Cablegate: Argentina: Codel Dodd Discusses Region With


DE RUEHBU #0760/01 1551851
P 031851Z JUN 08



E.O. 12958: N/A

1. (U) Summary: The Ambassador hosted a lunch with
ambassadors and private sector employees in honor of Senator
Christopher Dodd and Representative Xavier Becerra. The
group discussed the region's efforts at integration, pointing
to the benefits of closer relations that have developed and
the challenges of reducing poverty and increasing social
justice. Regarding Argentina, participants expressed concern
about the poor state of political parties and the
government's ability to handle inflation and the farm strike.
Participants expressed great interest in the U.S. elections
and what they could mean for policy towards the region. End

Latin America Today

2. (U) The Ambassador welcomed and introduced Senator Dodd
and Representative Becerra. Senator Dodd fondly recalled a
trip he took to many different South American countries,
including Argentina, in the 1960s at the end of his Peace
Corps service in the Dominican Republic. Dodd asked the
guests to address what Latin America wanted and how to
improve relations with the region. Representative Becerra
said the region has experienced many changes and asked how
the participants saw the relationship with the United States.
The participants expressed a great interest and curiosity in
the U.S. elections.

3. (SBU) Economist Miguel Alberto Kiguel said that the
current situation in Latin America is encouraging, with low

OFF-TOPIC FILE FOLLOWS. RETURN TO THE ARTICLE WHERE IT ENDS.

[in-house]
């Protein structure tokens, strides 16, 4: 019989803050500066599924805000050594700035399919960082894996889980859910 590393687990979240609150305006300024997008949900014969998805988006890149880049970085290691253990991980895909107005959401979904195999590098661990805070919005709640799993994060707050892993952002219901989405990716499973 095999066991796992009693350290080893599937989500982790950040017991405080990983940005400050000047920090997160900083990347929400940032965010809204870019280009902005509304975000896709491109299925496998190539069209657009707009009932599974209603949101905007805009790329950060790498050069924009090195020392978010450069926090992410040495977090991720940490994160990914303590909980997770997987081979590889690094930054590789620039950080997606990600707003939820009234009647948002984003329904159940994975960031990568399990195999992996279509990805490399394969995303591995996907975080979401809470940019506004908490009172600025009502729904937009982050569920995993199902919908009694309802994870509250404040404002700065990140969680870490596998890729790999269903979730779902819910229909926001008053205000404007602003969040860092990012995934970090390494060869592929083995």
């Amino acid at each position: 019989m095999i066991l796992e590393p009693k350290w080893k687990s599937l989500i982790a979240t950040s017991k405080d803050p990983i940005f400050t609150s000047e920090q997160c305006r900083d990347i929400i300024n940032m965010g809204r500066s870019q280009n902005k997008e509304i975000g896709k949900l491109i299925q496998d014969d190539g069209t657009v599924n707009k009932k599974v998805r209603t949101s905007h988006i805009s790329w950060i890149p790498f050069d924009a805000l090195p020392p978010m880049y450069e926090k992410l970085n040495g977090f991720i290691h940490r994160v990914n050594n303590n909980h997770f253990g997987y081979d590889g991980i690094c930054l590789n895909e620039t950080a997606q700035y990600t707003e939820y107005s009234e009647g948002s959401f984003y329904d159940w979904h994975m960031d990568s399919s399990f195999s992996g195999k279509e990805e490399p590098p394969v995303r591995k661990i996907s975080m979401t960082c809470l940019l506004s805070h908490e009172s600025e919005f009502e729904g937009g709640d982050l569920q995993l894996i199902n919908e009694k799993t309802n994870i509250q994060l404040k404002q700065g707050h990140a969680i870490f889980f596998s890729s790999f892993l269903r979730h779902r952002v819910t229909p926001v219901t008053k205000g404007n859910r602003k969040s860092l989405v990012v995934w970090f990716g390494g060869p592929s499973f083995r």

inflation, budget surpluses, and good foreign policy.
Macro-economic policy lessons have been learned -- fiscal
surplus, etc. But the micro-economy is still a big
challenge. The region is in a unique situation to address
poverty, income distribution, and investment in the social
sector. Nevertheless, political analyst and professor Carlos
Escude said that many countries in Latin America have adopted
populist policies to address some nagging social ills. By
way of explanation, Escude said he was born in an Argentina
where 10% of the population was poor; that number rose in
2001 to 50% and now hovers around 30%. While some countries
have higher levels of absolute poverty, Escude emphasized
that none have experienced such growth from limited to
widespread poverty in the way that Argentina has. Escude
noted the region's high concentration of wealth was one of
the biggest problems. UN Economic Comission for Latin
America (ECLAC) Director Bernando Kosakoff agreed that Latin
America needs to generate wealth, and reiterated that the
main challenge for the region is addressing the unequal
distribution of income. Economic analyst Rogelio Frigerio
pointed out that some leaders have employed populist rhetoric
but still play by democratic rules of the game. These
"realistic populists," he predicted, would fare better than
their counterparts with more authoritarian tendencies.

4. (SBU) Former Ambassador to the United Nations Arnoldo
Listre noted that it was important to recognize there had
been positive changes in the Southern Cone, and specifically